Enhancing Learning in Training and Adult Education

Enhancing Learning in Training and Adult EducationEnhancing Learning in Training and Adult Education
by Ronald R. Morgan, Judith A. Ponticell, & Edward E. Gordon
Publisher: Praeger/Greenwood

This book picks up where the well-received FutureWork (1994) left off. It builds a strong case for workplace trainers treating their work as research. The nine chapters are designed to prepare readers to become workplace consultants. The authors present their workplace training program of research as well as a mastery learning model. By presenting ideas from instructional psychology, cognitive science, mastery learning, and performance based assessments, and then relating these findings to the workplace, the authors offer a new way to look at learning in the workplace. Considerable focus is given to the need to enhance diversity within workplace settings. Suggested readings are included with each chapter.


"The purpose of this welcome addition to the area of adult education and training, stated in the preface, is 'to build a strong case for the notion that workplace training would be well served if they [trainers] viewed their work as research.' ...A number of common themes are addressed, including outcome-based education, mastery learning techniques, and practitioners' need to take a test-train-test hypothesis approach to work-related issues in designing training programs. Training applications paradigms are presented throughout, and most of the nine chapters end with the sections `Terms to Know, Questions to Consider,' and `Suggested Readings.' Well researched and well written, this book should be of interest to professionals and practitioners in adult education and to advanced graduate students and higher education faculty and researchers."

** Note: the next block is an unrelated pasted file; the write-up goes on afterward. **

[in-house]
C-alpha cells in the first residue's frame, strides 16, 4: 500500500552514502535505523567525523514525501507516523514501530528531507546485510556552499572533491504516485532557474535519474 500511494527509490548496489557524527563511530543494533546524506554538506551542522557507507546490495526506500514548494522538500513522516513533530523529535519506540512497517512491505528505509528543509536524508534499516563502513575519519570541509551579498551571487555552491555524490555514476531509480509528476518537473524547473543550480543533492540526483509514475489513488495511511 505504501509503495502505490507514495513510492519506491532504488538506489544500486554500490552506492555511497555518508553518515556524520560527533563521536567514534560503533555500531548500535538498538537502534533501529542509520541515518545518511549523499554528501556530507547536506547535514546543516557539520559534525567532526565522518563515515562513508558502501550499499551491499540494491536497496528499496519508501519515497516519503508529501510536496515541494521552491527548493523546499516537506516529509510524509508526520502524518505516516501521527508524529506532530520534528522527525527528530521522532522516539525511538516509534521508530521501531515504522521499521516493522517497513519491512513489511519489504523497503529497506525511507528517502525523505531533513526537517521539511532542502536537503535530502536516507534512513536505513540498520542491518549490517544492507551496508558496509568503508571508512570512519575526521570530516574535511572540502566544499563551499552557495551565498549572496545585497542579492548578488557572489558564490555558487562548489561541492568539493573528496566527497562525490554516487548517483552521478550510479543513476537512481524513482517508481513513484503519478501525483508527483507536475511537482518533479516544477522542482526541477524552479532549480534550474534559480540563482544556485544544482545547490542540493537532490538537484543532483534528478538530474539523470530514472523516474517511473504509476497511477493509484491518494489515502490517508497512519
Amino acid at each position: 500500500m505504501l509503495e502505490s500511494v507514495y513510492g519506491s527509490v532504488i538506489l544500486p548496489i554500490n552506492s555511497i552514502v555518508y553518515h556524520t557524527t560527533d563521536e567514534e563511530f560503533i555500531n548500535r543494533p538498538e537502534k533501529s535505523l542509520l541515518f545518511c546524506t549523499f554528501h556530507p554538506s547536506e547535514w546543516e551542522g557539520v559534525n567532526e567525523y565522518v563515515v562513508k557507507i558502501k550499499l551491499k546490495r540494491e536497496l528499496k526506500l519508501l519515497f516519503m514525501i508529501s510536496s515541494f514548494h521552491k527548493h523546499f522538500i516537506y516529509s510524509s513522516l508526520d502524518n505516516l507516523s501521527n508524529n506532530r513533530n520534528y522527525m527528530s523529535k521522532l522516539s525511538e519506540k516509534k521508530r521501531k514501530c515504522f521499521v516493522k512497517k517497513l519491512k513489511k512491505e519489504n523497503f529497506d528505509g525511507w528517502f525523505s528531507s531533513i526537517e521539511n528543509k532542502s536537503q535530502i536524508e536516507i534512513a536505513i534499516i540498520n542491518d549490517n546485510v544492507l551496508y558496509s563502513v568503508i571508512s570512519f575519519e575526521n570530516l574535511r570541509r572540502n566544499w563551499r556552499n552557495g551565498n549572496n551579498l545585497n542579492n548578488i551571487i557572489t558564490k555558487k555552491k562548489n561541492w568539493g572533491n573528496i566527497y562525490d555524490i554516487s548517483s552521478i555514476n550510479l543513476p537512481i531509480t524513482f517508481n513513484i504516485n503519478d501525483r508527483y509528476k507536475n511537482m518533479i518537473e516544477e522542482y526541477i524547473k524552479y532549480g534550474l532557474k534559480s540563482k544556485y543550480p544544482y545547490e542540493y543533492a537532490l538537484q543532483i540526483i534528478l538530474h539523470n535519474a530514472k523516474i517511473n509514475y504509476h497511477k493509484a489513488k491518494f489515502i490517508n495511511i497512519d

"Presents an approach to workplace training that is anchored in the literature of education psychology. Discusses the benefits of incorporating cognitive science theories into the leading paradigms of instructional psychology. The authors contend that such links will allow the trainer to treat workplace education and training as research laboratories and design programs that minimize learning differences such as attention, cognitive style expectancies, and memory organization."

-Book News, Inc.

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